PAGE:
the “seven tools of SPC”. These are tools that every production line worker should be learning and using. They are listed here because every R&D professional should be also familiar with them

1. PDCA (Plan, Do, Check, Act) Problem-solve by trial and error Plan the work; execute; check results; take action if there is a deviation between desired and actual results. Repeat the cycle time till deviation is reduced to zero. When more powerful tools unknown Mostly lone workers
2. Data Collection and analysis . Assess Quality
. Control a Product
. Regulate a Process
. Accept/Reject Product
. Interpret observations Define specific reason for collecting data; decide on mgmt. criteria (attribute vs. variable vs. rank); assure accuracy of measuring equipment (min. 5 times greater than product requirement); randomize; stratify data collection (time, material, machine, operator, type and location of defects) analyze data using several S.P.C., D.O.O.E., tools. At All Times Universal
3. Graphs/Charts . Display trends
. Condense Data
.Explain to others Select 2 or more parameters to be displayed; determined method of display (bar, line, or circle graphs are the most common); select the most appropriate scales of the parameters for maximum visual impact. At All times Universal
4. Check sheets . Transform raw data into categories . Determine categories into which data is subdivided (e.g., types of defects, location of defects, days in the week, etc.). Enter quantities in each category. In preparation for a Histogram or Frequency Distribution Universal
Tally Sheets Groups cells in semi-pictorial fashion For tally sheets, divide variable being recorded into 10 levels or cells. Plot cells boundaries or mid-points. Make tally (with slash marks) of the number of observations in each cell.
Histograms/Frequency Distribution Translate data into a picture of the average and spread of a quality characteristics Convert tally sheet data into bar graph (Histograms) or line graphs (Frequency Distributions) showing the relationship between various values of a quality characteristic and the number of observations (or percentage of the total) in each value. For process capability studies in pre-production or production Engineers, Technicians, Line workers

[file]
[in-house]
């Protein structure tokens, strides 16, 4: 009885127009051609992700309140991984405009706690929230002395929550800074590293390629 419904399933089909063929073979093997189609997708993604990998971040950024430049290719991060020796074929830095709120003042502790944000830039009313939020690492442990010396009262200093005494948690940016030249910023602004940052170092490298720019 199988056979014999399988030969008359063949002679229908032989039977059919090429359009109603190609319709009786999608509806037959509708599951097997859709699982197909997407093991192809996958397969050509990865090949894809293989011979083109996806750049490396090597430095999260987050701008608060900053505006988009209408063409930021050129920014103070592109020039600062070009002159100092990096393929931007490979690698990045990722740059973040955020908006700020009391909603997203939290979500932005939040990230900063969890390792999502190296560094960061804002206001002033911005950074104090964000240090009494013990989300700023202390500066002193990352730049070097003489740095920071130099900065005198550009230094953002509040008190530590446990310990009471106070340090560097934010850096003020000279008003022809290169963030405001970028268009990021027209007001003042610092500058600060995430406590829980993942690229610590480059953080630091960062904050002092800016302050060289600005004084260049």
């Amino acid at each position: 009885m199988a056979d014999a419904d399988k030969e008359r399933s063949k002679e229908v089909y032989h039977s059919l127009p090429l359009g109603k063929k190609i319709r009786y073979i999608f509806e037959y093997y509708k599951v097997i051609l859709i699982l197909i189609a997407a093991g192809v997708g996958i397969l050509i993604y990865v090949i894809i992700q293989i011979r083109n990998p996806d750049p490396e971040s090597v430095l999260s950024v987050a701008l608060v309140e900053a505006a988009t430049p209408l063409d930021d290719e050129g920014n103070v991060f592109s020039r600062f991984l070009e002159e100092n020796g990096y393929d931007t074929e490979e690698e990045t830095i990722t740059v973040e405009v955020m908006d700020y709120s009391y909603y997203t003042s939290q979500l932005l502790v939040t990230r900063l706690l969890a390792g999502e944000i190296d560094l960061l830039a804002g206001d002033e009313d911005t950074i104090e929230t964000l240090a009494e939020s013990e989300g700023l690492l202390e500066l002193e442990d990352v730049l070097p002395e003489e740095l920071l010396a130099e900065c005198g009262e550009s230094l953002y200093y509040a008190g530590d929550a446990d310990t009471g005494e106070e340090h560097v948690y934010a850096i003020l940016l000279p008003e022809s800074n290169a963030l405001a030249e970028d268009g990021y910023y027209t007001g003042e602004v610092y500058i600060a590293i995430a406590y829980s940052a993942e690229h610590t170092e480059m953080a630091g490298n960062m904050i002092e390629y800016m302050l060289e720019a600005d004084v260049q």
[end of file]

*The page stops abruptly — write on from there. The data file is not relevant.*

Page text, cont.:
5. Pareto’s Law Separate the vital few causes of a problem or effect from the trivial many. Concentrate attention on former. Identify as many causes of a problem and the contribution of each to a given effect ($, percentages, etc.) plot causes on X-axis, effects (cumulative) on Y-axis in ascending or descending order of magnitude. Prioritize action on those few causes that account for most of the effect (generally, 20% or less of causes contribute 80% or more of effect) At All times Universal- A fantastic tool for prioritization in MFG. or white collar work.
Generate as many ideas to solve a problem or improve a process, utilizing synergistic power of a group Gather a group most concerned wit the problem; define problem precisely; ask each member to write down cause of problem or improvement ideas; then, open the floor for an outpouring of ideas, rational or irrational; no criticisms allowed; record ideas; narrow down the most worthwhile ideas. Initial problem-solving

”Process” Improvement Quality Circle

Improvement teams
Cause & Effect (Ishikawa fishbone diagram) Organize problem causes into main groups and sub-groups in order to have total visibility of all causes and determine where to start corrective action Define the problem; construct a “fishbone” diagram with the major causes (e.g., materials, machine, method and man) as the main “branches” and add detailed causes within each main cause as “twigs”. Quantify the spec. limits established for each cause where possible, the actual value measured for each cause and its effect upon the problem. If a relationship between cause and effect can be shown quantitatively draw a box around the cause. If the relationship is difficult to quantify, underline the cause is related to the effect, do not mark the cause. Prioritize the most important cause with a circle. Experiment with these in PDCA, fashion until root cause is located.
CEDAC Cause & effect Diagram with the Addition of cards Same as Cause & Effect Diagram & earlier identification of causes & better worker participation Workers, at their individual workplaces, identify causes on the spot as they occur. Cards, used to identify such causes can then be readily changed by the workers. Same as cause & Effect diagram Same as cause & Effect diagram
7. Control Charts Maintain a parameter with minimum variation after causes have been captured & reduced. Detailed in text Section Not for problem-solving
Production Engineers, technicians, line workers